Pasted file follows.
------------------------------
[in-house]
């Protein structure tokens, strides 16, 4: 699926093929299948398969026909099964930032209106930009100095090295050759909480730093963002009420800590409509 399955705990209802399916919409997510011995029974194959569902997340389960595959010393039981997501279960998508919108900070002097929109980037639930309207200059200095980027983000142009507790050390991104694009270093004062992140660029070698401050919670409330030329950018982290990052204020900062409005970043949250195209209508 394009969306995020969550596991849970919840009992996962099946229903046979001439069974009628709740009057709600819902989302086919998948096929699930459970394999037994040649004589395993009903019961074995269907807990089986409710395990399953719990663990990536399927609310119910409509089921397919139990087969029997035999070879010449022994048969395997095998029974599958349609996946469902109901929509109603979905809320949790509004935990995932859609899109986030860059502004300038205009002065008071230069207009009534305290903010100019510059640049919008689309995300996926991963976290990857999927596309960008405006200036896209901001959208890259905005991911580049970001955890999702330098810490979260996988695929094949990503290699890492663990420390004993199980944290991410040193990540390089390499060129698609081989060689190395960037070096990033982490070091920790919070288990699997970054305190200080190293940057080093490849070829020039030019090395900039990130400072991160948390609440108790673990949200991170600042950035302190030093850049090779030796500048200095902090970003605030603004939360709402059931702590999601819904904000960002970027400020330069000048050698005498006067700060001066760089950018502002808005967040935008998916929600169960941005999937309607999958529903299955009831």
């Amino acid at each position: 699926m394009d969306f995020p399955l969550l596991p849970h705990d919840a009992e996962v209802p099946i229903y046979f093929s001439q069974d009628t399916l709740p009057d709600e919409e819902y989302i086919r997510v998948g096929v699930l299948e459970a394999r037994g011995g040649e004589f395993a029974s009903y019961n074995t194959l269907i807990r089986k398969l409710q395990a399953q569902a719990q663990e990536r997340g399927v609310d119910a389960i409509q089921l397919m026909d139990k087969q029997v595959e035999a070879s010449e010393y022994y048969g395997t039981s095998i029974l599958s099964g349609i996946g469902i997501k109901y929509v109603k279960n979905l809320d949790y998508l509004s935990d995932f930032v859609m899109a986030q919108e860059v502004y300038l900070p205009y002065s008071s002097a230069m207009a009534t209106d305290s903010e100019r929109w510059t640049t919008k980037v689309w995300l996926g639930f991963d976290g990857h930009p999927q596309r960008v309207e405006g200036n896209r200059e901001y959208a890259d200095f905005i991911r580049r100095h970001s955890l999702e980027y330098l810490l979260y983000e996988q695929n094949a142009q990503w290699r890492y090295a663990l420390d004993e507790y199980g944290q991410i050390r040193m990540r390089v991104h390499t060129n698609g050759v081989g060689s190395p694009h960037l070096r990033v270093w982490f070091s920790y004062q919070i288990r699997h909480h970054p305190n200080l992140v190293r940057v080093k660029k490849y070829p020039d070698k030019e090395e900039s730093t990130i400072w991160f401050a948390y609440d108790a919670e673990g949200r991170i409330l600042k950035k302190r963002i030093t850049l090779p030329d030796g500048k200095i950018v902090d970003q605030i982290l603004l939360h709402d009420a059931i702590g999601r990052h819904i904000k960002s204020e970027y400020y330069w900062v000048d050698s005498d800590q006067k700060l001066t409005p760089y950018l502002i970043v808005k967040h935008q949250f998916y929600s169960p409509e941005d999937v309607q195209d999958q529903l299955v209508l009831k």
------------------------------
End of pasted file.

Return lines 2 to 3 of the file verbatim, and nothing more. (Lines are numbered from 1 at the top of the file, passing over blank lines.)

């Protein structure tokens, strides 16, 4: 699926093929299948398969026909099964930032209106930009100095090295050759909480730093963002009420800590409509 399955705990209802399916919409997510011995029974194959569902997340389960595959010393039981997501279960998508919108900070002097929109980037639930309207200059200095980027983000142009507790050390991104694009270093004062992140660029070698401050919670409330030329950018982290990052204020900062409005970043949250195209209508 394009969306995020969550596991849970919840009992996962099946229903046979001439069974009628709740009057709600819902989302086919998948096929699930459970394999037994040649004589395993009903019961074995269907807990089986409710395990399953719990663990990536399927609310119910409509089921397919139990087969029997035999070879010449022994048969395997095998029974599958349609996946469902109901929509109603979905809320949790509004935990995932859609899109986030860059502004300038205009002065008071230069207009009534305290903010100019510059640049919008689309995300996926991963976290990857999927596309960008405006200036896209901001959208890259905005991911580049970001955890999702330098810490979260996988695929094949990503290699890492663990420390004993199980944290991410040193990540390089390499060129698609081989060689190395960037070096990033982490070091920790919070288990699997970054305190200080190293940057080093490849070829020039030019090395900039990130400072991160948390609440108790673990949200991170600042950035302190030093850049090779030796500048200095902090970003605030603004939360709402059931702590999601819904904000960002970027400020330069000048050698005498006067700060001066760089950018502002808005967040935008998916929600169960941005999937309607999958529903299955009831």
């Amino acid at each position: 699926m394009d969306f995020p399955l969550l596991p849970h705990d919840a009992e996962v209802p099946i229903y046979f093929s001439q069974d009628t399916l709740p009057d709600e919409e819902y989302i086919r997510v998948g096929v699930l299948e459970a394999r037994g011995g040649e004589f395993a029974s009903y019961n074995t194959l269907i807990r089986k398969l409710q395990a399953q569902a719990q663990e990536r997340g399927v609310d119910a389960i409509q089921l397919m026909d139990k087969q029997v595959e035999a070879s010449e010393y022994y048969g395997t039981s095998i029974l599958s099964g349609i996946g469902i997501k109901y929509v109603k279960n979905l809320d949790y998508l509004s935990d995932f930032v859609m899109a986030q919108e860059v502004y300038l900070p205009y002065s008071s002097a230069m207009a009534t209106d305290s903010e100019r929109w510059t640049t919008k980037v689309w995300l996926g639930f991963d976290g990857h930009p999927q596309r960008v309207e405006g200036n896209r200059e901001y959208a890259d200095f905005i991911r580049r100095h970001s955890l999702e980027y330098l810490l979260y983000e996988q695929n094949a142009q990503w290699r890492y090295a663990l420390d004993e507790y199980g944290q991410i050390r040193m990540r390089v991104h390499t060129n698609g050759v081989g060689s190395p694009h960037l070096r990033v270093w982490f070091s920790y004062q919070i288990r699997h909480h970054p305190n200080l992140v190293r940057v080093k660029k490849y070829p020039d070698k030019e090395e900039s730093t990130i400072w991160f401050a948390y609440d108790a919670e673990g949200r991170i409330l600042k950035k302190r963002i030093t850049l090779p030329d030796g500048k200095i950018v902090d970003q605030i982290l603004l939360h709402d009420a059931i702590g999601r990052h819904i904000k960002s204020e970027y400020y330069w900062v000048d050698s005498d800590q006067k700060l001066t409005p760089y950018l502002i970043v808005k967040h935008q949250f998916y929600s169960p409509e941005d999937v309607q195209d999958q529903l299955v209508l009831k």